Summer is finally heating up! The CDC (Centers for Disease Control and Prevention) has some great guidance for understanding the effects of the heat and best practices for managing diabetes during the summer.
Feeling the Heat
People living with diabetes (type 1 and type 2) feel the heat more than others. Certain diabetes complications can affect sweat glands so that your body can't cool as effectively, and people with diabetes get dehydrated more quickly. Also, high temperatures can affect how your body uses insulin. The humidity also plays a part. It's harder to stay cool because sweat does not evaporate as well in high humidity. The CDC recommends checking the heat index and taking intentional steps to stay cool when it reaches 80°F in the shade with 40% humidity or above.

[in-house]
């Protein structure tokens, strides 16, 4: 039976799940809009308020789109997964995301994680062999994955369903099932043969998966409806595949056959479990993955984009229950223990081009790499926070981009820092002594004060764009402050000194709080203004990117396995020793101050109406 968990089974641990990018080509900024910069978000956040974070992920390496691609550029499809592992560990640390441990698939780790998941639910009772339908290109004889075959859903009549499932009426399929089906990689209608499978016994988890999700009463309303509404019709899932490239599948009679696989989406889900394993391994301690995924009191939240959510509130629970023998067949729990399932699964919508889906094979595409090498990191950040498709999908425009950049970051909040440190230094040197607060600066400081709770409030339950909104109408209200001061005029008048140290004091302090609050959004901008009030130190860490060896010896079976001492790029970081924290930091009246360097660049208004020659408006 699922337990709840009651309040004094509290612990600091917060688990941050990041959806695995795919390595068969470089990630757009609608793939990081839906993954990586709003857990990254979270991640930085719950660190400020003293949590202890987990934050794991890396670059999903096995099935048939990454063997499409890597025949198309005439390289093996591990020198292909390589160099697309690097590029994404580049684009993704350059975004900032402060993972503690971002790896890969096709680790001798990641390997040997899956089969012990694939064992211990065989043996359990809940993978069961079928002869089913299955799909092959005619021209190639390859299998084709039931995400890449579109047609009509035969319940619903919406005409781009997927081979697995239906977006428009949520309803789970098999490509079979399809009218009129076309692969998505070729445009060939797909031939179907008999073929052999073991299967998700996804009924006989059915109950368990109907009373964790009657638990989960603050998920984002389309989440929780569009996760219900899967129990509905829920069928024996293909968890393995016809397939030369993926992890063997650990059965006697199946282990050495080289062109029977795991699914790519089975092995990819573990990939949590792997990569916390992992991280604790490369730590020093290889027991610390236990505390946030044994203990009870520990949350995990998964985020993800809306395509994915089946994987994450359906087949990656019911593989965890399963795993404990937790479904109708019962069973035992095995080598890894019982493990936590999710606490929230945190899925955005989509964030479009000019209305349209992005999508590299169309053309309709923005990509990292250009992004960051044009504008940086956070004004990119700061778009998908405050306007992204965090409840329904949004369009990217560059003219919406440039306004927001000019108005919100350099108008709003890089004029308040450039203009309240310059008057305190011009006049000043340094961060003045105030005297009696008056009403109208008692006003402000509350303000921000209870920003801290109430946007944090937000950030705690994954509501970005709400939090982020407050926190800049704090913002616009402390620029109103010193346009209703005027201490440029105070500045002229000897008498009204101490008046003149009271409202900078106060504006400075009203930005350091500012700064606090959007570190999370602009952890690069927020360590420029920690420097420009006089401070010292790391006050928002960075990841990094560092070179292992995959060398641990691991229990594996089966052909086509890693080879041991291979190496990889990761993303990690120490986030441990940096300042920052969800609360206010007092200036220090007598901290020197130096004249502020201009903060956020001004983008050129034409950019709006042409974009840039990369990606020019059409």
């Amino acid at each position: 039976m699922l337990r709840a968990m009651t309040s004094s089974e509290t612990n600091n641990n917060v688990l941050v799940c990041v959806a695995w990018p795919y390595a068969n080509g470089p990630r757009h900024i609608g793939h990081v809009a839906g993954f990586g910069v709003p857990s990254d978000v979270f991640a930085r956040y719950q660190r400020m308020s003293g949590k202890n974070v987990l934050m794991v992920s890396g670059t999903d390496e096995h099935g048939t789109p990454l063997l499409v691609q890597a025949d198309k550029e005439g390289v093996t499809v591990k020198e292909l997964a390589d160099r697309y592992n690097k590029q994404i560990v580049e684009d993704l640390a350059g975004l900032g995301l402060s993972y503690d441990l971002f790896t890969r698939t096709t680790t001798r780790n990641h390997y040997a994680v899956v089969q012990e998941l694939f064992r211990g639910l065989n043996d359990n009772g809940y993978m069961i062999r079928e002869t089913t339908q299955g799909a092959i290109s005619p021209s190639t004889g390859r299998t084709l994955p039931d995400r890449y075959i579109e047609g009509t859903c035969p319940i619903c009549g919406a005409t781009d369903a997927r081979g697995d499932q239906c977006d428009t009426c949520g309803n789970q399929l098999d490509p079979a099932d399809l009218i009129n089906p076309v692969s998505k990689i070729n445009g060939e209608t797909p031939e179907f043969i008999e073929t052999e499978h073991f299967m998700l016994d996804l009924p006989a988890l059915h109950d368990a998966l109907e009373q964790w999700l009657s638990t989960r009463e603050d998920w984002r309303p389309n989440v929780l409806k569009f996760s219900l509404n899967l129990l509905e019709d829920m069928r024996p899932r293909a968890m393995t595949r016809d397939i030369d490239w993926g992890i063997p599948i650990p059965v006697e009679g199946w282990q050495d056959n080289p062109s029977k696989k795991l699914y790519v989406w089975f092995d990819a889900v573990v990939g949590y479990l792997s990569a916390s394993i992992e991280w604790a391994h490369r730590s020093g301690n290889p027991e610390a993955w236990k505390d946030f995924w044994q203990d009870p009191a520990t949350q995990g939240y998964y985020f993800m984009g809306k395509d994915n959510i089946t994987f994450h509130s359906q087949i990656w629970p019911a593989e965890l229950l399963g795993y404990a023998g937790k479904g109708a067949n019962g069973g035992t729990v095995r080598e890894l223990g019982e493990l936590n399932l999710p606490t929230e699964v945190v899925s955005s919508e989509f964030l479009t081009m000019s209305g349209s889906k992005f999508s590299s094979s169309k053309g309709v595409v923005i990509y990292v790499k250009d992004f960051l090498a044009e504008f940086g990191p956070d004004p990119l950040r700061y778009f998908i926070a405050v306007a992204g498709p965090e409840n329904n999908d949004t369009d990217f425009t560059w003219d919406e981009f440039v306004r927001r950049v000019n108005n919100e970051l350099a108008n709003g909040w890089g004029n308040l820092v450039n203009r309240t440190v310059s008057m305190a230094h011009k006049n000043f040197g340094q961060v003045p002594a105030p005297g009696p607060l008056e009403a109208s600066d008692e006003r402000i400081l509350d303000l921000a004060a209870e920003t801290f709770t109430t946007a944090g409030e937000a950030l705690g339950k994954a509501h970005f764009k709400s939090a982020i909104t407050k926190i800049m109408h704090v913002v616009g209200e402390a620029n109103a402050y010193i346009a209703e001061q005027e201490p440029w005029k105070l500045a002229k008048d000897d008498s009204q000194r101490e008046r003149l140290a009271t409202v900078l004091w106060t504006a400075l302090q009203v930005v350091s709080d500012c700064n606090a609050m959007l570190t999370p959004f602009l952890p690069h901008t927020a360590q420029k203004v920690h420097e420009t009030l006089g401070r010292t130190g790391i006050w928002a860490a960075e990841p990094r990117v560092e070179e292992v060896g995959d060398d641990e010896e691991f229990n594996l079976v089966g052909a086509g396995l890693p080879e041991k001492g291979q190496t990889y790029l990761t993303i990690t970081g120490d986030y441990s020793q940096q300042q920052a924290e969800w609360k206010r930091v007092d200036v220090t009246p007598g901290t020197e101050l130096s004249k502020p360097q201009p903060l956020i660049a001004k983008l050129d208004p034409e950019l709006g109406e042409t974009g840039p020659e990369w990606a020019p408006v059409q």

Drink plenty of water.
Test your blood sugar often.
Keep medicines, supplies, and equipment out of the heat.
Stay inside in air-conditioning when it’s hottest.
Wear loose, light clothing.
Get medical attention for heat-related illness.
Make a plan in case you lose power.
Have a go-bag ready for emergencies.
Read more details for managing summer heat here.